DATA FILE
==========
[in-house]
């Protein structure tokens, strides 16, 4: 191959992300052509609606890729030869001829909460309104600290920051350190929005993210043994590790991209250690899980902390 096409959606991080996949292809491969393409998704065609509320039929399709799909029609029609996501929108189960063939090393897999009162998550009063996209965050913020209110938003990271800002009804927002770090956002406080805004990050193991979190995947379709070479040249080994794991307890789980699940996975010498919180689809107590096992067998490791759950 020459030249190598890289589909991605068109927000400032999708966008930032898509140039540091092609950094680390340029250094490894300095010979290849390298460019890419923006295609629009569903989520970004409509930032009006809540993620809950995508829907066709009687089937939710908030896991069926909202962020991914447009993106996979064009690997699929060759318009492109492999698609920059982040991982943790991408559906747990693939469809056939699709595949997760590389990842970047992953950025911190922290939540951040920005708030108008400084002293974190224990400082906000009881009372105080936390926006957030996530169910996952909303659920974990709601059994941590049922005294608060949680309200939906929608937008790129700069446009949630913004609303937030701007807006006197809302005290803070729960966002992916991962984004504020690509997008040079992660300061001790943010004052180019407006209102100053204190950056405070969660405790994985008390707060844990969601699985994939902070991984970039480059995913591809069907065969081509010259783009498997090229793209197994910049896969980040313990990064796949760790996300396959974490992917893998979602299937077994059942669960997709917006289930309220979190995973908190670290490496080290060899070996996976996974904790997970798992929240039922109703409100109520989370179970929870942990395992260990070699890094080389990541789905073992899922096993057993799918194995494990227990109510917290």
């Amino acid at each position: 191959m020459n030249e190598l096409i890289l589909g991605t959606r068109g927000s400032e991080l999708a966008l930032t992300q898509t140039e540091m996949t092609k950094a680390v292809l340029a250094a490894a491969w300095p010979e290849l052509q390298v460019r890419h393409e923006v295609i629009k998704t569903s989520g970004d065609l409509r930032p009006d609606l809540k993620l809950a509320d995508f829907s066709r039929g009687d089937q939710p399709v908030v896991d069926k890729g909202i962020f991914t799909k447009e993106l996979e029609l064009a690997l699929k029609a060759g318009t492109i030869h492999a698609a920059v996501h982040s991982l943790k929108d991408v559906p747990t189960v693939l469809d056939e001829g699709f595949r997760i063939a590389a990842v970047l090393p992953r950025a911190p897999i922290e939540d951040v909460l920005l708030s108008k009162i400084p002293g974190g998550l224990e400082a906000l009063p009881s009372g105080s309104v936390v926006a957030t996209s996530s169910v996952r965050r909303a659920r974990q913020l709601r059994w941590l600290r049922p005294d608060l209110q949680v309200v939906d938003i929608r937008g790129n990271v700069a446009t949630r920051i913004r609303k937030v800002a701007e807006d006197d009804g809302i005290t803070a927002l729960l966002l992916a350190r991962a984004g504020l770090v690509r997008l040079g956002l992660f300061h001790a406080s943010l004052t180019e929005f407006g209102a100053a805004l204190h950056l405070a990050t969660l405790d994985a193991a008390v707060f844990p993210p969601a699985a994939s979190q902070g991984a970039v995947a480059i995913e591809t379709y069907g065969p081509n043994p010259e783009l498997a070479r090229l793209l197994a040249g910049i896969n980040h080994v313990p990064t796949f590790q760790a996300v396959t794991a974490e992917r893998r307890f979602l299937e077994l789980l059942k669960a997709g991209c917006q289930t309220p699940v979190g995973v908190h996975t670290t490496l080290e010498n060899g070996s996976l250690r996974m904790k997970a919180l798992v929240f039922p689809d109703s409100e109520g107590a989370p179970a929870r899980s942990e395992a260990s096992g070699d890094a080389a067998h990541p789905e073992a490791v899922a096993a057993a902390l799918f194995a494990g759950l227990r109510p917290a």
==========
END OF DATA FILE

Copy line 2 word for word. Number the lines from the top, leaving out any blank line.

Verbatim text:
């Protein structure tokens, strides 16, 4: 191959992300052509609606890729030869001829909460309104600290920051350190929005993210043994590790991209250690899980902390 096409959606991080996949292809491969393409998704065609509320039929399709799909029609029609996501929108189960063939090393897999009162998550009063996209965050913020209110938003990271800002009804927002770090956002406080805004990050193991979190995947379709070479040249080994794991307890789980699940996975010498919180689809107590096992067998490791759950 020459030249190598890289589909991605068109927000400032999708966008930032898509140039540091092609950094680390340029250094490894300095010979290849390298460019890419923006295609629009569903989520970004409509930032009006809540993620809950995508829907066709009687089937939710908030896991069926909202962020991914447009993106996979064009690997699929060759318009492109492999698609920059982040991982943790991408559906747990693939469809056939699709595949997760590389990842970047992953950025911190922290939540951040920005708030108008400084002293974190224990400082906000009881009372105080936390926006957030996530169910996952909303659920974990709601059994941590049922005294608060949680309200939906929608937008790129700069446009949630913004609303937030701007807006006197809302005290803070729960966002992916991962984004504020690509997008040079992660300061001790943010004052180019407006209102100053204190950056405070969660405790994985008390707060844990969601699985994939902070991984970039480059995913591809069907065969081509010259783009498997090229793209197994910049896969980040313990990064796949760790996300396959974490992917893998979602299937077994059942669960997709917006289930309220979190995973908190670290490496080290060899070996996976996974904790997970798992929240039922109703409100109520989370179970929870942990395992260990070699890094080389990541789905073992899922096993057993799918194995494990227990109510917290």